Theophrastus and Recent ScholarshipOn Stoic and Peripatetic Ethics: The Work of Arius Didymus.Theophrastus of Eresus on his Life and Work.Theophrastean Studies on Natural Science, Physics and Metaphysics, Ethics, Religion and Rhetoric.Cicero's Knowledge of the Peripatos.Theopharastus His Psychological, Doxographical and Scientific Writings.Theophrastus of Eresus Sources for his Life, Writings, Thought and Influence. [REVIEW]Deborah K. W. Modrak, William W. Fortenbaugh, Pamela M. Huby, Anthony A. Long, Robert W. Sharples, Peter Steinmetz & Dimitri Gutas - 1994 - Journal of the History of Ideas 55 (2):337.
  27.  15
    Cicero, De finibus 5.86: Back to the Codices.William W. Fortenbaugh - 2007 - Classical World: A Quarterly Journal on Antiquity 100 (3):279-281.
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  28.  13
    The Editors extend their sincere appreciation to the following persons who served as invited reviewers between May 1999 and April 2000. [REVIEW]Don Bialostosky, Barbara Biesecker, Walter Brogan, Thomas Farrell, Maurice Finocchiaro, William W. Fortenbaugh, Eugene Garver, Gerard A. Hauser, Drew Hyland & Michael McDonald - 2000 - Philosophy and Rhetoric 33 (4).
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  29.  10
    Simpson, Peter L. P., The Great Ethics of Aristotle. [REVIEW]William W. Fortenbaugh - 2014 - Review of Metaphysics 68 (1):199-201.
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  30. Peripatetic Rhetoric after Aristotle.William W. Fortenbaugh & David C. Mirhady - 1998 - Philosophy and Rhetoric 31 (2):160-164.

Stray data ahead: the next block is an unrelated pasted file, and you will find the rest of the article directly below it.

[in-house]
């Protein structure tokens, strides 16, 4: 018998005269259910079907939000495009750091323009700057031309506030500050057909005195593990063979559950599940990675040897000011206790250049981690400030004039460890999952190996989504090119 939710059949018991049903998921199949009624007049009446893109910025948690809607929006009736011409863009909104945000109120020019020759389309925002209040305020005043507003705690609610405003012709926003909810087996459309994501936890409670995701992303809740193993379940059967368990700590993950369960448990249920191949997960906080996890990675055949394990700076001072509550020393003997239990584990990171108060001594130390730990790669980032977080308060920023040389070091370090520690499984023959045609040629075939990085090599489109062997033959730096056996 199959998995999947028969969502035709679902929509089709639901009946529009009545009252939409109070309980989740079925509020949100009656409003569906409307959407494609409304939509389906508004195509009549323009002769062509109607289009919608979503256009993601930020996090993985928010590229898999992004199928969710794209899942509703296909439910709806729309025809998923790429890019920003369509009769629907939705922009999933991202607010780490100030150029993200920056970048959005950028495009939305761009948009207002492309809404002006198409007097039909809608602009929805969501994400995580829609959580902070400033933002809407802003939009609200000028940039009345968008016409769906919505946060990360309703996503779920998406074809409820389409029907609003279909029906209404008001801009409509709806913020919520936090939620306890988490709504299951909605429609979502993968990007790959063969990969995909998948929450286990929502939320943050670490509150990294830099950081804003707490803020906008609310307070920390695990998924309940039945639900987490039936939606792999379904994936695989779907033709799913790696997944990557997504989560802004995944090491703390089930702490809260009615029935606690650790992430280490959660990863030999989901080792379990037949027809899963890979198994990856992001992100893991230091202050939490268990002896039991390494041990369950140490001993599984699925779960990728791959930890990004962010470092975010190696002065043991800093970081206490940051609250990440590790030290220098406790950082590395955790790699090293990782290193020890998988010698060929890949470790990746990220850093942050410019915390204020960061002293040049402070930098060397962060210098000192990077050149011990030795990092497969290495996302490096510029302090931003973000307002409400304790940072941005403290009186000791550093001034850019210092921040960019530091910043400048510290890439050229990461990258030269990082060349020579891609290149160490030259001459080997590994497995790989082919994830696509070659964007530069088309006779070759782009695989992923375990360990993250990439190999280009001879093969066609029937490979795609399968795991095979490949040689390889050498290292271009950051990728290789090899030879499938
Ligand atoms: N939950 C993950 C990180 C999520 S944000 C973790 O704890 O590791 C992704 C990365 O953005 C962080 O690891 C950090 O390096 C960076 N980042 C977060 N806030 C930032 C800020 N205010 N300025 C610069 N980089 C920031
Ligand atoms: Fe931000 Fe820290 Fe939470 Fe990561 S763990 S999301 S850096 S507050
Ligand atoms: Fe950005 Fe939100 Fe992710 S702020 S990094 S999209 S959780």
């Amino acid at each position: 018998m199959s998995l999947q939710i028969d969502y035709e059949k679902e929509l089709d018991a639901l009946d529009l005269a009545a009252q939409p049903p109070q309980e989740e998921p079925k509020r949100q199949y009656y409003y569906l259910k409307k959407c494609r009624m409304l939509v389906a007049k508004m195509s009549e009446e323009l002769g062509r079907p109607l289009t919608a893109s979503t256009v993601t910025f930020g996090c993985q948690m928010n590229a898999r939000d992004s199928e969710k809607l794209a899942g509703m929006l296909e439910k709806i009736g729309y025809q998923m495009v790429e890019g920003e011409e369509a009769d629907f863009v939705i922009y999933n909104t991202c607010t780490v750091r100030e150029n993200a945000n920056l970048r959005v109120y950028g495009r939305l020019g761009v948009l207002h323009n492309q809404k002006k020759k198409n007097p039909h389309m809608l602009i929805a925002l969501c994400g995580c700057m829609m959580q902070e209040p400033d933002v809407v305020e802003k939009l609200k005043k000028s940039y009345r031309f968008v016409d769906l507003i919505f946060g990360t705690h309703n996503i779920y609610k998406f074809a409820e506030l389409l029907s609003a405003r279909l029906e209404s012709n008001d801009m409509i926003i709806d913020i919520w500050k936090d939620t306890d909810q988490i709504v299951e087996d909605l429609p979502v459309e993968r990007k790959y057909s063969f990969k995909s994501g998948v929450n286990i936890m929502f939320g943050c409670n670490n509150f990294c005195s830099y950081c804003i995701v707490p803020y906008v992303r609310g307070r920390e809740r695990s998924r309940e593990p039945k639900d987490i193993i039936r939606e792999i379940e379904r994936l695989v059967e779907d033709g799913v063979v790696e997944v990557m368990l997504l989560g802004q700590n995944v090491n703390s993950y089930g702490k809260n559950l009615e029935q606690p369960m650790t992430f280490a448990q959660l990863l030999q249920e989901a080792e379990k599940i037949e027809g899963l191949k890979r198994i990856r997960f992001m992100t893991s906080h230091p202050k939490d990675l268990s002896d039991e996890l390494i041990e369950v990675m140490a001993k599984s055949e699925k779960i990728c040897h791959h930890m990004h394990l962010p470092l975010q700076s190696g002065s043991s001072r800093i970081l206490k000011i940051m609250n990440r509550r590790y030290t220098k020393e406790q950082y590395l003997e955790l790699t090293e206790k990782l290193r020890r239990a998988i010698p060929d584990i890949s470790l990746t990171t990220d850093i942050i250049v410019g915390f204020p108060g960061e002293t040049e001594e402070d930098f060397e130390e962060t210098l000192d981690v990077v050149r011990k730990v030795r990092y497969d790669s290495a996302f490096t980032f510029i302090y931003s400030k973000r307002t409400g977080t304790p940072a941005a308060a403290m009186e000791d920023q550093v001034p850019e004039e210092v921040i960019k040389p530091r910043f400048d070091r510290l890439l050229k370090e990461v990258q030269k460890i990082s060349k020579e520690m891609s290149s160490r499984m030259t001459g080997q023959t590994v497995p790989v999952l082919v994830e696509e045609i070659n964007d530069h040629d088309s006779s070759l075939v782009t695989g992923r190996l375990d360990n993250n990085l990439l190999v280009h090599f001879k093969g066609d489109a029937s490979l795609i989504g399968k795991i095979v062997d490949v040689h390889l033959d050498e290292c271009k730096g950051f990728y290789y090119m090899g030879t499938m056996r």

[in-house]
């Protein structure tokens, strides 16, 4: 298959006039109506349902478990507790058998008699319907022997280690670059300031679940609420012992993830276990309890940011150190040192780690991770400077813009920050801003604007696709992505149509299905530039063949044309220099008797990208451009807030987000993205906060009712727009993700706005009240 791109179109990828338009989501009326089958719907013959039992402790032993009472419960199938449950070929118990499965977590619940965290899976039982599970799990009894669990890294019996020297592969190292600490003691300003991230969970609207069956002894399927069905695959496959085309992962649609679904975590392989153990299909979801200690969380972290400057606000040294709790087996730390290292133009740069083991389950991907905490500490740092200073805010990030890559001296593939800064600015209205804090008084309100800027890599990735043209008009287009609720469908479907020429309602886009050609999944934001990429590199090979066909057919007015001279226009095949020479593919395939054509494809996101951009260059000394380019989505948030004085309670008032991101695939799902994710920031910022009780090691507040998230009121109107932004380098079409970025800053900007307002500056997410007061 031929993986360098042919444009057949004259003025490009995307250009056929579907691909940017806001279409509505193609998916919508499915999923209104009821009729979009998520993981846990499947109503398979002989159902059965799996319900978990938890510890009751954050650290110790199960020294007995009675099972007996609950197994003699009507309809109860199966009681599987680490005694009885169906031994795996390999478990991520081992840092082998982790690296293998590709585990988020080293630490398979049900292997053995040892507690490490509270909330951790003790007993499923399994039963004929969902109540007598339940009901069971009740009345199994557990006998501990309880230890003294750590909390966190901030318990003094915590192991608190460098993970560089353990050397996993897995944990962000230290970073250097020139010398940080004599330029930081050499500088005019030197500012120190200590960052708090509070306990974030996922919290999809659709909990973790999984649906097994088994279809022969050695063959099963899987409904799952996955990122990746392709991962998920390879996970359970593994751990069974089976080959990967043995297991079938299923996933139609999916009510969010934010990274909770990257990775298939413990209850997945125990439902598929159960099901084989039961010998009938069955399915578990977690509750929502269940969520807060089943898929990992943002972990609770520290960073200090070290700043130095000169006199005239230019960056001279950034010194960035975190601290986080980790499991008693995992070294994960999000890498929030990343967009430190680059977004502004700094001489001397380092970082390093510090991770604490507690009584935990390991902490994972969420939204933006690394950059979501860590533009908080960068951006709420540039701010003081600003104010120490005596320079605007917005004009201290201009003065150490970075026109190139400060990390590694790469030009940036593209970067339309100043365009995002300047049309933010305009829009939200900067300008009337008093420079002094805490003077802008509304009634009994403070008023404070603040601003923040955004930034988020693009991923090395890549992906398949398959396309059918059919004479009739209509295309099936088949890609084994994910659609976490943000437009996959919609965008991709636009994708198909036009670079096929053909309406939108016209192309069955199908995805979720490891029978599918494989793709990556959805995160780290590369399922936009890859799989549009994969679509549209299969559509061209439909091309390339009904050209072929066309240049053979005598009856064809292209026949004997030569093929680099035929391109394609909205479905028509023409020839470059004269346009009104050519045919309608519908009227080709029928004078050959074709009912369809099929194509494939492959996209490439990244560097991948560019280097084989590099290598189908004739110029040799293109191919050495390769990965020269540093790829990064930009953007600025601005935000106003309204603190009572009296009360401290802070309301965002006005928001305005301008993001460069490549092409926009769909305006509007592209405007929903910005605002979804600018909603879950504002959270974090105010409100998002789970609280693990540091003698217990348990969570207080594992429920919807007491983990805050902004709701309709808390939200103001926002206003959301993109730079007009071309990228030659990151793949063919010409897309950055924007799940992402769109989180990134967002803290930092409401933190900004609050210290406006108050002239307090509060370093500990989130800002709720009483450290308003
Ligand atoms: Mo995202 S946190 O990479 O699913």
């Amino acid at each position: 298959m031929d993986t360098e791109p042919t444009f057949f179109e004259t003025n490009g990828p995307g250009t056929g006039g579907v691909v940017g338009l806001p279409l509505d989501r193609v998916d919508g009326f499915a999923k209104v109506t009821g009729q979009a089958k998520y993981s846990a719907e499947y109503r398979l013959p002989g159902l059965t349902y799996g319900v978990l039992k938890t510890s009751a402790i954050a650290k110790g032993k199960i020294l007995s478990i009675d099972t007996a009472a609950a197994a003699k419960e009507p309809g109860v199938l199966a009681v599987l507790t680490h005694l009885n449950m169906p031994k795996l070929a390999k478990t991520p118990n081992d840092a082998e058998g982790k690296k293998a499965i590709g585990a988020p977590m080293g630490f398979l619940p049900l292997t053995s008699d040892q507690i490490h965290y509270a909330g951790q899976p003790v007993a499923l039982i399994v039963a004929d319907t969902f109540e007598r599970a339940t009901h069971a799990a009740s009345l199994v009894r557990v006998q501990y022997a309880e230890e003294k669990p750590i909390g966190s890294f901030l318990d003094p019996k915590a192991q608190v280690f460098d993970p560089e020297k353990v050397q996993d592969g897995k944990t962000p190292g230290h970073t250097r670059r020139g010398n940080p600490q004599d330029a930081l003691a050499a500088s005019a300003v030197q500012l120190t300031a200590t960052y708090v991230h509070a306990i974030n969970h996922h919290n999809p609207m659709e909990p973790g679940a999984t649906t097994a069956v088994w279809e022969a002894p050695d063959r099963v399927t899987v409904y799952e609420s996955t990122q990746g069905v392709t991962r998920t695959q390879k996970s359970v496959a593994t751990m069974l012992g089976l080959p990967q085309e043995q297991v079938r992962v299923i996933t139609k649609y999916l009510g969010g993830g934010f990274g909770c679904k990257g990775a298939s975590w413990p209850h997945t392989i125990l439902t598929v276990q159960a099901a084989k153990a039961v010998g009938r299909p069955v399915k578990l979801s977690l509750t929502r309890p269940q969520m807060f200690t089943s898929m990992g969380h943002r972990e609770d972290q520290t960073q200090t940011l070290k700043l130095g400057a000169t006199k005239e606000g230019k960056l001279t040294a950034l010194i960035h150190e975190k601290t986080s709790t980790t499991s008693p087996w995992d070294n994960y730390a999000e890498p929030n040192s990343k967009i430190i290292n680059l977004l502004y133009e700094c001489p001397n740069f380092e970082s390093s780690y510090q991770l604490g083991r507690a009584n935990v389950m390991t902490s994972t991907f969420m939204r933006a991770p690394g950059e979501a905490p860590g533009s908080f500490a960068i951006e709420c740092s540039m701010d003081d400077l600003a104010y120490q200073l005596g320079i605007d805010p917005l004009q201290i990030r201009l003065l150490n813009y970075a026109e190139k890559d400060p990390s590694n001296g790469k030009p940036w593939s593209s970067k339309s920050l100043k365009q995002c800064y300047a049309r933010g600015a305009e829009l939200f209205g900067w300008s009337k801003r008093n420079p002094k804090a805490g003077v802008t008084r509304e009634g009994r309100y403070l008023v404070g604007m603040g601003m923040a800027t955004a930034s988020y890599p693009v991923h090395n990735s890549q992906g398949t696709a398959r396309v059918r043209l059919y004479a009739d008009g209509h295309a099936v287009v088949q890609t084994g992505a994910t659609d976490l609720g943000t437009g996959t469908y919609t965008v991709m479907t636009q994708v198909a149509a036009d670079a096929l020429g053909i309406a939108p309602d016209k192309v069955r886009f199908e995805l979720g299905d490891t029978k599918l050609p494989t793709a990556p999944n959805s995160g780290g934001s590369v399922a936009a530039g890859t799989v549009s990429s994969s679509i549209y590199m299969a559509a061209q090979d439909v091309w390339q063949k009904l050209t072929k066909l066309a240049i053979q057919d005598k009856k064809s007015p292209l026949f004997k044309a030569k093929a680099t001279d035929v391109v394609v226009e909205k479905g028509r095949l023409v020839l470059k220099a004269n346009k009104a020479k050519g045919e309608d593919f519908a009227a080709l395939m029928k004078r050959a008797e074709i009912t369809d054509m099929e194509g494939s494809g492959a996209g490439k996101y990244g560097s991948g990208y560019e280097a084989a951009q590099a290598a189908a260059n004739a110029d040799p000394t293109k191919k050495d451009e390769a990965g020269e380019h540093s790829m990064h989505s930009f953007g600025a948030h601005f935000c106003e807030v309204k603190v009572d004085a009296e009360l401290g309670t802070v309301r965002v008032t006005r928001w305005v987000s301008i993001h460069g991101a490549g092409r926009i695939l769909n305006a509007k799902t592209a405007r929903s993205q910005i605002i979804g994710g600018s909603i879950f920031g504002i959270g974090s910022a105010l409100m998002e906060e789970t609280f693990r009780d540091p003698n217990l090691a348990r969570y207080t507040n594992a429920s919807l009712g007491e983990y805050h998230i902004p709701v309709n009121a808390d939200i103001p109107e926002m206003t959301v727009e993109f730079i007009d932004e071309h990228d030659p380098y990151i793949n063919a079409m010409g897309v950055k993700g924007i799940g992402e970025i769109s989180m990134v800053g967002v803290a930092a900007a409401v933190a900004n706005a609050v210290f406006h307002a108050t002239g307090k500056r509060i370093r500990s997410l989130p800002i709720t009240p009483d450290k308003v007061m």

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  31. Theophrastus of Eresus. Sources for his Life, Writings, Thought and Influence, 2 vol.William W. Fortenbaugh - 1993 - Revue Philosophique de la France Et de l'Etranger 183 (2):453-454.
     
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  32.  4
    Dicaearchus of Messana: Text, Translation, and Discussion.William W. Fortenbaugh & Eckart Schütrumpf - 2001 - Routledge.
    Dicaearchus of Messana was a peripatetic philosopher. Like Theophrastus of Eresus, he was a pupil of Aristotle. Dicaearchus's life is not well documented. There is no biography by Diogenes Laertius, and what the Suda offers is meager. However, it can be ascertained that a close friendship existed between Aristoxenus and Dicaearchus as both are mentioned as personal students of Aristotle. Dicaearchus lived for a time in the Peleponnesus, and in his pursuit of geographical studies and measuring mountains, he is said (...)
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  33.  6
    The Thirty-first Character Sketch.William W. Fortenbaugh - 1978 - Classical World: A Quarterly Journal on Antiquity 71 (5):333.